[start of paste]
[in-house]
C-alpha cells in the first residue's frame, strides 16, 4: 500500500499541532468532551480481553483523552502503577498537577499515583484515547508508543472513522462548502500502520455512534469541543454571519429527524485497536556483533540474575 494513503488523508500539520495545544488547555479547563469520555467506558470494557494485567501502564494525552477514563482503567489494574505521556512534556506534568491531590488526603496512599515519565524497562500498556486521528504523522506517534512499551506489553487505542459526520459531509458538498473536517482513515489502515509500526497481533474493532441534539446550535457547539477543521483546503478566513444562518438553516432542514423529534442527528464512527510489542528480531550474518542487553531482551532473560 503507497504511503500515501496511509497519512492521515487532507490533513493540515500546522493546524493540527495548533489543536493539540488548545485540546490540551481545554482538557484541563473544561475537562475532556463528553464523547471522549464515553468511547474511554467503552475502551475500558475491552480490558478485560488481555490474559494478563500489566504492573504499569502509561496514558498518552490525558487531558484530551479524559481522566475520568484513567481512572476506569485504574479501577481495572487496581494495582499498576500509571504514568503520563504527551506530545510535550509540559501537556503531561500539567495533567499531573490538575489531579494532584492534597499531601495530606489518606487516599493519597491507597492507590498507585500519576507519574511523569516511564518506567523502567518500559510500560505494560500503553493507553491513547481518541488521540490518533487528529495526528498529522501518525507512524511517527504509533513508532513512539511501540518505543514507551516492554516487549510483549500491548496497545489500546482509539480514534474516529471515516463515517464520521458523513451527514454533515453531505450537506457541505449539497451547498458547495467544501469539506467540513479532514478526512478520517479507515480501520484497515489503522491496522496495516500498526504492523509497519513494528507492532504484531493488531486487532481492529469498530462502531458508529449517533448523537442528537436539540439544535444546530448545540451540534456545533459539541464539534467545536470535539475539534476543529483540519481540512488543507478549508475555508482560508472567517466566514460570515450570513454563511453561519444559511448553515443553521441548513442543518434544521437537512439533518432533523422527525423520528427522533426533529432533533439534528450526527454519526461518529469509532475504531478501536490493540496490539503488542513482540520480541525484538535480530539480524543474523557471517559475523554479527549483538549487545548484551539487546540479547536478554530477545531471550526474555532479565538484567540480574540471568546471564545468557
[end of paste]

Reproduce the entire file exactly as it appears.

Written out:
[in-house]
C-alpha cells in the first residue's frame, strides 16, 4: 500500500499541532468532551480481553483523552502503577498537577499515583484515547508508543472513522462548502500502520455512534469541543454571519429527524485497536556483533540474575 494513503488523508500539520495545544488547555479547563469520555467506558470494557494485567501502564494525552477514563482503567489494574505521556512534556506534568491531590488526603496512599515519565524497562500498556486521528504523522506517534512499551506489553487505542459526520459531509458538498473536517482513515489502515509500526497481533474493532441534539446550535457547539477543521483546503478566513444562518438553516432542514423529534442527528464512527510489542528480531550474518542487553531482551532473560 503507497504511503500515501496511509497519512492521515487532507490533513493540515500546522493546524493540527495548533489543536493539540488548545485540546490540551481545554482538557484541563473544561475537562475532556463528553464523547471522549464515553468511547474511554467503552475502551475500558475491552480490558478485560488481555490474559494478563500489566504492573504499569502509561496514558498518552490525558487531558484530551479524559481522566475520568484513567481512572476506569485504574479501577481495572487496581494495582499498576500509571504514568503520563504527551506530545510535550509540559501537556503531561500539567495533567499531573490538575489531579494532584492534597499531601495530606489518606487516599493519597491507597492507590498507585500519576507519574511523569516511564518506567523502567518500559510500560505494560500503553493507553491513547481518541488521540490518533487528529495526528498529522501518525507512524511517527504509533513508532513512539511501540518505543514507551516492554516487549510483549500491548496497545489500546482509539480514534474516529471515516463515517464520521458523513451527514454533515453531505450537506457541505449539497451547498458547495467544501469539506467540513479532514478526512478520517479507515480501520484497515489503522491496522496495516500498526504492523509497519513494528507492532504484531493488531486487532481492529469498530462502531458508529449517533448523537442528537436539540439544535444546530448545540451540534456545533459539541464539534467545536470535539475539534476543529483540519481540512488543507478549508475555508482560508472567517466566514460570515450570513454563511453561519444559511448553515443553521441548513442543518434544521437537512439533518432533523422527525423520528427522533426533529432533533439534528450526527454519526461518529469509532475504531478501536490493540496490539503488542513482540520480541525484538535480530539480524543474523557471517559475523554479527549483538549487545548484551539487546540479547536478554530477545531471550526474555532479565538484567540480574540471568546471564545468557